Squatting: not just for legs, but brains too
New Italian research shows that weight-bearing exercise for our legs sends signals to the brain that are vital to produce healthy neural cells. This study fundamentally alters brain and nervous system medicine, supporting the notion that people who are unable to do load-bearing exercises not only lose muscle mass, but their body chemistry is altered at the cellular level and their nervous system is adversely impacted.
The study found that in a group of mice with limited physical activity the number of neural stem cells decreased by 70 percent compared to a control group which were allowed to roam. Furthermore, specialised cells that support and insulate nerve cells didn’t fully mature when exercise was severely reduced.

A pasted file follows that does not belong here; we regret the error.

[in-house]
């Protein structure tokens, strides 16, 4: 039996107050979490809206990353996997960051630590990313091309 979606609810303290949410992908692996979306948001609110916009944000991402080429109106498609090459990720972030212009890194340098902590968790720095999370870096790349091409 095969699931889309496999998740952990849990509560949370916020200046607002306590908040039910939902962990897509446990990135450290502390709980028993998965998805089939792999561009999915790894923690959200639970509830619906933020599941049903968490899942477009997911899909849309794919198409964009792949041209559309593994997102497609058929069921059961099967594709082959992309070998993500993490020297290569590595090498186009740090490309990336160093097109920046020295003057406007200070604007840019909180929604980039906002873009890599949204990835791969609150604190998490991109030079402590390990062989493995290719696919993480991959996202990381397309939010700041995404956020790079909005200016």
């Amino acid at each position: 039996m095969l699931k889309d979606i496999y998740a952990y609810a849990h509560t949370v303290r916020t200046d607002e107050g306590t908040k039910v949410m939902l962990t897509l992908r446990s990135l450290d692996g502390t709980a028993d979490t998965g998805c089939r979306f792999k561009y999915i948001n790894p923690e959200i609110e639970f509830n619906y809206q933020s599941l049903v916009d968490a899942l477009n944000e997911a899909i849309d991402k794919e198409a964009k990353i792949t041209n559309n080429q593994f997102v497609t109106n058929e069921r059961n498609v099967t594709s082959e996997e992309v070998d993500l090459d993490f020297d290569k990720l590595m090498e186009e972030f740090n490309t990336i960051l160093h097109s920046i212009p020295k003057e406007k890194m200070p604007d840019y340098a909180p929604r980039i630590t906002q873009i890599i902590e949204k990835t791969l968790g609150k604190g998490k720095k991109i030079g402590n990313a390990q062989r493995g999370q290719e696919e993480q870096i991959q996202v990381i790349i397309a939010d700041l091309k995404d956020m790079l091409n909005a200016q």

The research highlighted that weight-bearing exercise using the legs sends signals to the brain that are vital for the production of healthy neural cells, essential for the brain and nervous system. Without such exercise the body finds it more difficult to produce new nerve cells — part of the foundation that allows us to handle stress and adapt to challenge in our lives.
The research highlights one of the fundamental defining aspects of all animals: we are designed to move. People are meant to be active, with this research emphasising that the use of our leg muscles, within an environment determined by gravity and resistance, has an impact beyond just our physical wellbeing. Rather neurological health is not a one-way street, with the brain simply sending instructions to muscles; the brain needs the workout as much as the muscles.
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